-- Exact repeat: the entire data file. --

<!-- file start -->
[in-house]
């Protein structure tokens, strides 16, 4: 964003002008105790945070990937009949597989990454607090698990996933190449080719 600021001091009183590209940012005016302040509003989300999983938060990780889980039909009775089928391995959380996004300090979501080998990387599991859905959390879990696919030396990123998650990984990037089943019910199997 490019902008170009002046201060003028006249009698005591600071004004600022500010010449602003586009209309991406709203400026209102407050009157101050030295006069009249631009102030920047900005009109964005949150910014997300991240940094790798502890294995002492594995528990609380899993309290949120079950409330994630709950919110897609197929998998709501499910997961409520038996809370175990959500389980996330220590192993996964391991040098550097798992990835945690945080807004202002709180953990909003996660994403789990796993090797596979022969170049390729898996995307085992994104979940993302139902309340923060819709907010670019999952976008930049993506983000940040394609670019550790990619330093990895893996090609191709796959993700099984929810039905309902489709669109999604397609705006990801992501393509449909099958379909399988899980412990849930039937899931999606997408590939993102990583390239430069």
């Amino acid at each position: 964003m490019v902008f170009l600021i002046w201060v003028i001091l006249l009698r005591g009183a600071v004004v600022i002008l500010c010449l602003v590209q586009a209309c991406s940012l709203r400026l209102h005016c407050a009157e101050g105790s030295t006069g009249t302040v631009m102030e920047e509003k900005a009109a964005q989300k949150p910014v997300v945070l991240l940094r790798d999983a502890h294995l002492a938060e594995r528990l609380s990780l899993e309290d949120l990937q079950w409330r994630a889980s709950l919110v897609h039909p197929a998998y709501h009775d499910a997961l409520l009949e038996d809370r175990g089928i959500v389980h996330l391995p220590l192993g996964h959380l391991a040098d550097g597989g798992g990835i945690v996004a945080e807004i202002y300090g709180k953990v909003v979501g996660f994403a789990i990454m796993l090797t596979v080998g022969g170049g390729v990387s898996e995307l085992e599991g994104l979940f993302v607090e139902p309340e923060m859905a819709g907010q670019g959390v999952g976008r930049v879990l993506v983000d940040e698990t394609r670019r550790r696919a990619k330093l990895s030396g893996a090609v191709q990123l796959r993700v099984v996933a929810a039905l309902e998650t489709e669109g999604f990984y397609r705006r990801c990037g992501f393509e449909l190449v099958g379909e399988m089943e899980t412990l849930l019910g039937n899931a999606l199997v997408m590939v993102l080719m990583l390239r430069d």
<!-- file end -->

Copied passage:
[in-house]
């Protein structure tokens, strides 16, 4: 964003002008105790945070990937009949597989990454607090698990996933190449080719 600021001091009183590209940012005016302040509003989300999983938060990780889980039909009775089928391995959380996004300090979501080998990387599991859905959390879990696919030396990123998650990984990037089943019910199997 490019902008170009002046201060003028006249009698005591600071004004600022500010010449602003586009209309991406709203400026209102407050009157101050030295006069009249631009102030920047900005009109964005949150910014997300991240940094790798502890294995002492594995528990609380899993309290949120079950409330994630709950919110897609197929998998709501499910997961409520038996809370175990959500389980996330220590192993996964391991040098550097798992990835945690945080807004202002709180953990909003996660994403789990796993090797596979022969170049390729898996995307085992994104979940993302139902309340923060819709907010670019999952976008930049993506983000940040394609670019550790990619330093990895893996090609191709796959993700099984929810039905309902489709669109999604397609705006990801992501393509449909099958379909399988899980412990849930039937899931999606997408590939993102990583390239430069």
């Amino acid at each position: 964003m490019v902008f170009l600021i002046w201060v003028i001091l006249l009698r005591g009183a600071v004004v600022i002008l500010c010449l602003v590209q586009a209309c991406s940012l709203r400026l209102h005016c407050a009157e101050g105790s030295t006069g009249t302040v631009m102030e920047e509003k900005a009109a964005q989300k949150p910014v997300v945070l991240l940094r790798d999983a502890h294995l002492a938060e594995r528990l609380s990780l899993e309290d949120l990937q079950w409330r994630a889980s709950l919110v897609h039909p197929a998998y709501h009775d499910a997961l409520l009949e038996d809370r175990g089928i959500v389980h996330l391995p220590l192993g996964h959380l391991a040098d550097g597989g798992g990835i945690v996004a945080e807004i202002y300090g709180k953990v909003v979501g996660f994403a789990i990454m796993l090797t596979v080998g022969g170049g390729v990387s898996e995307l085992e599991g994104l979940f993302v607090e139902p309340e923060m859905a819709g907010q670019g959390v999952g976008r930049v879990l993506v983000d940040e698990t394609r670019r550790r696919a990619k330093l990895s030396g893996a090609v191709q990123l796959r993700v099984v996933a929810a039905l309902e998650t489709e669109g999604f990984y397609r705006r990801c990037g992501f393509e449909l190449v099958g379909e399988m089943e899980t412990l849930l019910g039937n899931a999606l199997v997408m590939v993102l080719m990583l390239r430069d």